7 Days of Wild Christmas: day 5 cutting the damage

Not all the wild acts involved in the Wild Life Trusts initiative involve getting outside. Some encourage looking closer to home at our impact on the environment.

One of the wild acts I started on back as part of 30 days wild was to start using more eco-friendly products. We use Tesco’s own brand Eco-Active products to cut down the harmful chemicals we are washing down the drains.

Amy attended an Norwex cleaning party earlier in the year and shifted to an alternative wash powder. A bit like an old-fashioned tupaware party women are encouraged into a pyramid scheme of selling eco products. The enviro cloth is supposed to cut down the need for surface sprays and the need for kitchen roll that adds to landfill. The silver it contains is supposed to act as a microbial agent and reduce the smell of the cloth. They claim to remove 99.9% of bacteria. These claims are clearly nonsense as is their faith in silver. However, it does wipe well and we have no werewolves in the kitchen as a bonus.

Also from Norwex, we changed to their laundry detergent. This doesn’t contain as many bulking agents or harmful chemicals as normal detergents. The Norwex speel is that normal wash powders contain unnecessary chemicals designed just to make bubbles to convince you they are doing their jobs. Norwex has no scent which was the biggest change using it. We add a few drops of essential oils to it so the washing comes out with that fresh wash smell. It does do the job though. Clothes come out feeling clean and we haven’t had any issues of allergies.

In the bathroom, we started to use eco-friendly spray and toilet cleaner. The toilet cleaner isn’t really as powerful as standard bleach. But it isn’t supposed to be causing as much damage polluting our waterways.

Amy made the shift back to bars of soap for washing with in the shower. Though we haven’t been as good with this one as other steps we took. These soap bars came in cardboard packaging with paper wrapping rather than the plastic liquid soaps come in of the plastic wrap many soap bars have. So right down to the packaging, it pushes better eco credentials.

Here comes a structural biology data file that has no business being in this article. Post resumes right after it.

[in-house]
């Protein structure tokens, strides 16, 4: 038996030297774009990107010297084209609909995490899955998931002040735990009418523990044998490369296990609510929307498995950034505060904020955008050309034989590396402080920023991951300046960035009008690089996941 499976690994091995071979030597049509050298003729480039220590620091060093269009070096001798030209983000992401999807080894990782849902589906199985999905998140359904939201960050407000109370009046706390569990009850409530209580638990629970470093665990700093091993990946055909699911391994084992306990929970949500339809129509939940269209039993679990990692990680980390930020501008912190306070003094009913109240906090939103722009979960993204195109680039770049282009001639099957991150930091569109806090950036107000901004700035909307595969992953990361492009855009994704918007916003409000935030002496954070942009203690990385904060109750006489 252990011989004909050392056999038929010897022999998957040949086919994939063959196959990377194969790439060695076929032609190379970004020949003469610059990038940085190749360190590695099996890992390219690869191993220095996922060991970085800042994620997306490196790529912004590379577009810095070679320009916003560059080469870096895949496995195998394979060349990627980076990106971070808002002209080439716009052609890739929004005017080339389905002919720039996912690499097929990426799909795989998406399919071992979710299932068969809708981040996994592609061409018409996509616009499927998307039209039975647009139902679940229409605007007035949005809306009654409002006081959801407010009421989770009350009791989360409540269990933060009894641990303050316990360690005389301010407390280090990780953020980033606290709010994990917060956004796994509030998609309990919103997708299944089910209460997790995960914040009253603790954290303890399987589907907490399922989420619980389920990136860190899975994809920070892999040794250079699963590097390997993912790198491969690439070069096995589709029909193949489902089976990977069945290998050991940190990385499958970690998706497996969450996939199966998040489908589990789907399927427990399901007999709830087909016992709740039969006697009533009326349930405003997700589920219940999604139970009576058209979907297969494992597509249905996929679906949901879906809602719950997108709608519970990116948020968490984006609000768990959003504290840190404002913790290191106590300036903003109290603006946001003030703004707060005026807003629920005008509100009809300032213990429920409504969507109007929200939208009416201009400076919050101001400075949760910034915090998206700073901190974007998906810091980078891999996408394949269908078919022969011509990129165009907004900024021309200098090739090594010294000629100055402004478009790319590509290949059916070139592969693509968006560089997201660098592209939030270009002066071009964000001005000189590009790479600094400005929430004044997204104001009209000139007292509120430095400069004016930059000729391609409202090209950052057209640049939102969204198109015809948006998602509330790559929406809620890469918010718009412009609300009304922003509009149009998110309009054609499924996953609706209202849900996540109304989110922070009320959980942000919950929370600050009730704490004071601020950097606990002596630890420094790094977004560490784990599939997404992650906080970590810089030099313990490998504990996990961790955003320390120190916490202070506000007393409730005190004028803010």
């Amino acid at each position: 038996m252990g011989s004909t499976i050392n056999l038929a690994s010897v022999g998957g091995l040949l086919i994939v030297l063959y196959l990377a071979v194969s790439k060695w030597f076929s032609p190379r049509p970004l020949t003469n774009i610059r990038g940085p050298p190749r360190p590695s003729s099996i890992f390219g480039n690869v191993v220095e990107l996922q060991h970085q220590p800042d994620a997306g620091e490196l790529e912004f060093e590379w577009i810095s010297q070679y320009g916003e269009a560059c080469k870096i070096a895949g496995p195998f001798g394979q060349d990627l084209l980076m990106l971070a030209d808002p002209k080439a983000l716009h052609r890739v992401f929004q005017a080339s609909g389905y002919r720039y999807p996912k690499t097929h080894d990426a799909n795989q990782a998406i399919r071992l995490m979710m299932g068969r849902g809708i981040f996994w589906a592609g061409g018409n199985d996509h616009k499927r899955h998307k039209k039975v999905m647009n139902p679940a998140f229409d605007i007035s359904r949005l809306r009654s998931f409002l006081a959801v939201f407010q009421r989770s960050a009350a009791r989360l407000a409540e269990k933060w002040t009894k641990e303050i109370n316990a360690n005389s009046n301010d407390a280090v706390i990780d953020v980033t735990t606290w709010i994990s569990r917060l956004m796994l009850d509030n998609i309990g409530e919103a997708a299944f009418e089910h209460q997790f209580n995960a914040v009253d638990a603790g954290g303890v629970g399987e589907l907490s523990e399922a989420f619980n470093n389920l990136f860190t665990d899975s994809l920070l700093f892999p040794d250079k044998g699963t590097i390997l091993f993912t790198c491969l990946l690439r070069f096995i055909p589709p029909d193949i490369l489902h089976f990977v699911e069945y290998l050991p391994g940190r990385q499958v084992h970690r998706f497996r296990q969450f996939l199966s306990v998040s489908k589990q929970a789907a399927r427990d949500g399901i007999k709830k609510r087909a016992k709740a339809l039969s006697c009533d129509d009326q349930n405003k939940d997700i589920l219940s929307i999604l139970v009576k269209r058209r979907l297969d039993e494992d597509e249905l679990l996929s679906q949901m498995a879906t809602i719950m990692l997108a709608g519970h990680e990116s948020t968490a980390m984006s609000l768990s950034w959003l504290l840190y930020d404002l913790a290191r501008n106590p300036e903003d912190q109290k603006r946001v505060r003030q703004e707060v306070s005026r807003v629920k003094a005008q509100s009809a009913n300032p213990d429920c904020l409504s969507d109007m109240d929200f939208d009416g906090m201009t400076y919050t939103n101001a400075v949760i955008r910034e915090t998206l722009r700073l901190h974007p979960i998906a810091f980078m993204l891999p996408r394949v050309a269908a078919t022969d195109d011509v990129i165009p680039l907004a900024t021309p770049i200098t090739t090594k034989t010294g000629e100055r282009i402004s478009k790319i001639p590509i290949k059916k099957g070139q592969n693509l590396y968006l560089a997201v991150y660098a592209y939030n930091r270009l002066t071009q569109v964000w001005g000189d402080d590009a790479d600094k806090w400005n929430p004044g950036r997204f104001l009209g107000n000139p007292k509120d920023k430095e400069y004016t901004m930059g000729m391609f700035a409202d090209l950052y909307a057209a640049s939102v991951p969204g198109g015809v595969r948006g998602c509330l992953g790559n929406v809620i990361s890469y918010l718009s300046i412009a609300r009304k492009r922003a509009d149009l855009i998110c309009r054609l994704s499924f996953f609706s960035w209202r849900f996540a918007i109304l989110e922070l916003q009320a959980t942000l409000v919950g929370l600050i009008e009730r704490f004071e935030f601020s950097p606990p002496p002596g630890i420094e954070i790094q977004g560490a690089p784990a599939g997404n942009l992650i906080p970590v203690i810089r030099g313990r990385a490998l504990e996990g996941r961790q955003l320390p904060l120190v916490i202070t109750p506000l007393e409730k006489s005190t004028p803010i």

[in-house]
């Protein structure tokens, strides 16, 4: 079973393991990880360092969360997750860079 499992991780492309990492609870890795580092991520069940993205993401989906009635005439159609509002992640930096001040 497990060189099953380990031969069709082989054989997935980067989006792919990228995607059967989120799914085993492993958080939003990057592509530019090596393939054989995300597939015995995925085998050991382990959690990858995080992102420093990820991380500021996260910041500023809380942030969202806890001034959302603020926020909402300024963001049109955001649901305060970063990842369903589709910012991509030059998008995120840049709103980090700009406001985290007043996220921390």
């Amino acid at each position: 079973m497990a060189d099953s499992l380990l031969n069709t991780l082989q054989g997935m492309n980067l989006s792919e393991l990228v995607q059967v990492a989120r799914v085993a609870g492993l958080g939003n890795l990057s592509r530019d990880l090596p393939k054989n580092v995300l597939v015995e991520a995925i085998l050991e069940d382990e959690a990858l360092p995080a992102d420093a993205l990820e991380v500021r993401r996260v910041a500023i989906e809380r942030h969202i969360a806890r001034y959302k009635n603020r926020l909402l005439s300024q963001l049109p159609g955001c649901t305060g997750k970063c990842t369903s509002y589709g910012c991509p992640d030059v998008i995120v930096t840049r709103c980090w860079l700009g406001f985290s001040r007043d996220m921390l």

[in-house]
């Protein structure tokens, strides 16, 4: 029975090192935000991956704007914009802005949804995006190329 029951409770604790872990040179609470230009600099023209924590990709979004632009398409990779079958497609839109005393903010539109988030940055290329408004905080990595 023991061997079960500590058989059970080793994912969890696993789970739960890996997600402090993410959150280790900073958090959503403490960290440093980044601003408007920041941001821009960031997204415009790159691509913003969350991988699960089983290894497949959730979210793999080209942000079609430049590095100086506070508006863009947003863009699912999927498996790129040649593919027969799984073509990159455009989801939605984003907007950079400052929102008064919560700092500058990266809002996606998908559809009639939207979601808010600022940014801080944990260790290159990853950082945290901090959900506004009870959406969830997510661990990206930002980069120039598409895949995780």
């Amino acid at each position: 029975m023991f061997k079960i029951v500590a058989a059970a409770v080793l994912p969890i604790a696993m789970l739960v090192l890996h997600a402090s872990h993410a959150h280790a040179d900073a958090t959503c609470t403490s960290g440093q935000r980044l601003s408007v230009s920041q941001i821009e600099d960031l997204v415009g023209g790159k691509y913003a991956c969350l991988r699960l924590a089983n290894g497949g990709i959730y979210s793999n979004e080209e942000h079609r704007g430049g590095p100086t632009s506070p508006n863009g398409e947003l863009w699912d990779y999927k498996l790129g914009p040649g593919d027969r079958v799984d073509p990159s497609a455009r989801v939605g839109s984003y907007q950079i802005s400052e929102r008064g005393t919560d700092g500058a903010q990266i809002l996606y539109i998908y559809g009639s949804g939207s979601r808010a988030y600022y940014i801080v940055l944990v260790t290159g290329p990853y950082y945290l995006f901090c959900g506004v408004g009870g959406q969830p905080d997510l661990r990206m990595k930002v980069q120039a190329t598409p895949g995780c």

Then the must-have eco product of 2018, the water bottle. I’ve never really bought mineral water in one use bottles. I’ve used reusable bottles for a long time as a tight fisted Yorkshire resident. At work, I try to keep my self hydrated through the day and this has lasted me a good while.

Within the gardening industry, there is a lot of plastic waste. This has been examined well within Gardener’s World this year with Monty cutting down the waste at Longmeadow. One product I’ve bought to cut this back is a Burgon & Ball pot maker. These make paper pots to start my seedlings in.

It doesn’t look exactly like the product photos as the photos from the site show a metal cap on the top, which this doesn’t have. This won’t affect the functionality of it though. The reason I bought this one over several of the competitors was that it makes 3 different sizes while many just do one.

These might only be little steps in cutting my damage to the world, but every step helps. The more people buy eco-products, the more it sends a message that people want to make a difference. Then they become more readily available until they become the norm. If you’ve bought a real Christmas tree this year here is an interesting article on how these trees could be put to use after the Christmas period.


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4 thoughts on “7 Days of Wild Christmas: day 5 cutting the damage”

      1. I think they could resist spring sowing, right? Just the time to plant in the soil later (carrots, parsnips, .. but also annual flowers) . Should have a go with that


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